Sunday, September 1, 2019

+ 22nd Sunday C +

When St. Luke tells us what Jesus said or did at a meal, he is always pointing to the Eucharist, to how it shapes us as a Church of disciples.

From the moment Jesus arrives, he is being watched.  Some hope to find new meaning for their tedious, stressful lives. Others are looking for an excuse to blow him off or to get him in trouble.

Note the setup: No round table.  The great reversal in the world to come, of which this Holy Banquet is the foretaste, is not that there will be no seats of honor, no leaders, but that the last shall be first.

Leaders serve the rest and imitate the Host by being humble and welcoming, by paying attention to the guests. These are the people who will one day be called forward.

That is why an essential mark of a Catholic community is a unity in diversity into which all are welcomed. All of us have baggage.  All of us need to change.  But first all are welcome.

Those who build themselves up by tearing others down; those who  use people for their own ends betray Christ.

If I only welcome you because you have what I want, a deal I need, if I’ll say or do anything to get it, it’s seduction and not hospitality.

Humility approaches others simply as one human being to another, so that the other experiences acceptance without conditions.

Mind you, a good Jesuit always goes out of his way to welcome those we call the insignes, folks with the potential to put their minds, hearts, expertise, money—and even good looks—at the service of the greater good.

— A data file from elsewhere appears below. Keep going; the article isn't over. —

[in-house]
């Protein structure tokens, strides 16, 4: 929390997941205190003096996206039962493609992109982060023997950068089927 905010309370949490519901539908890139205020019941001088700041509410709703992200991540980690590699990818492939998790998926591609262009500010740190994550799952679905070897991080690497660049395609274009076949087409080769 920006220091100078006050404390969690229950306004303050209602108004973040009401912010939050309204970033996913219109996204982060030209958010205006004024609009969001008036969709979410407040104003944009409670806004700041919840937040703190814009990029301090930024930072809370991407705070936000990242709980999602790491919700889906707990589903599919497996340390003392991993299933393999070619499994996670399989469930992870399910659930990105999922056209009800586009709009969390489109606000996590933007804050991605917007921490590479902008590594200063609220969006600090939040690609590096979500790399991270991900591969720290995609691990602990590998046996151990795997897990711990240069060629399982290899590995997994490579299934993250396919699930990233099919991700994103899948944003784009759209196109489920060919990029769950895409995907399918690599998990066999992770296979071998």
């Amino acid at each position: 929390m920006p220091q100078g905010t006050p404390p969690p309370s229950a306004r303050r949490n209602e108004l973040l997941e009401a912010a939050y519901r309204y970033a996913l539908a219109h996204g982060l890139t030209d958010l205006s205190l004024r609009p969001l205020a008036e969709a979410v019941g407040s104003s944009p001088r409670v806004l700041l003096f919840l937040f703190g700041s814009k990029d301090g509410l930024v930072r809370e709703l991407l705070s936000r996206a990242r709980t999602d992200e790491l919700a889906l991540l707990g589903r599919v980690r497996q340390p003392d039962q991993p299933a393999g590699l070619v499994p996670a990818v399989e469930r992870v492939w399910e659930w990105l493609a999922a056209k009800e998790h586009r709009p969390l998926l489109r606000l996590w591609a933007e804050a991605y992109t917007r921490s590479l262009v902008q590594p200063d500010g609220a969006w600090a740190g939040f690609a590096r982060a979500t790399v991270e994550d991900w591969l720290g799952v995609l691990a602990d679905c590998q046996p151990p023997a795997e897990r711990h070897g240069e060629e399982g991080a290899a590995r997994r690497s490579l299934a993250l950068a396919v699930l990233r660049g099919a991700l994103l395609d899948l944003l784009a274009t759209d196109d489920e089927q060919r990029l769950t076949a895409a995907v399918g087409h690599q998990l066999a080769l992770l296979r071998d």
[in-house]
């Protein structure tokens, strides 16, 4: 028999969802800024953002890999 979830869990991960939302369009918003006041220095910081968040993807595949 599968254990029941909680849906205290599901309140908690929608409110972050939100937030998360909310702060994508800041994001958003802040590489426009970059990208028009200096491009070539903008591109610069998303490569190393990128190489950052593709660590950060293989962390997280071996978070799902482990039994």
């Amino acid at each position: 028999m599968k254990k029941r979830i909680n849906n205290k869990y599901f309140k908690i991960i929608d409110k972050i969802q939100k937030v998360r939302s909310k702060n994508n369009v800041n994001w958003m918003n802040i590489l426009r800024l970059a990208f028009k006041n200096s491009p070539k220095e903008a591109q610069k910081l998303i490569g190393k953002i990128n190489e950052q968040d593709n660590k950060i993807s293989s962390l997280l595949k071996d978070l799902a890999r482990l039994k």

We’re supposed to inspire talented people to be generous, but must take care that the motive is their good and the good of the community.

Regardless of how we got here, all of us are strangers and guests. All of us have been invited into the Banquet Hall of life by the One Host.

When more people come, we have to set more places at the table and find ways to make them welcome.

We “prepare to celebrate these sacred mysteries” in as much as our lives become capable of welcoming others as companions, in as much as we come here to collaborate with the way God, in his infinite holiness, reaches out to every person.

None of us benefit from this meal unless the ungrateful, the unwanted, the unloved are invited to the table of our hearts, unless there is room in our lives for those who cannot repay in this world.

All of this begins in family life before it every gets to a church. All of this applies to every one of usall the more to those who would lead, in Church, in government, in business, and in professions.

Our Host loves us in our fear and ambivalence. He is compassionate as Our Father is compassionate.  He is among us to give himself into our hands, to nourish us with his life.

You and I are the ones who can never repay. You and I are the ones who are ungrateful most of the time.

May we come to this Holy Table completely forgetting about where we stand and rejoicing that we stand together in our common need.

Let us bring here only our hunger to be loved, forgiven, understood, healed—so that he can feed us, so that throughus, others will be fed.

Blessed those who are called to the Wedding Banquet of the Lamb!

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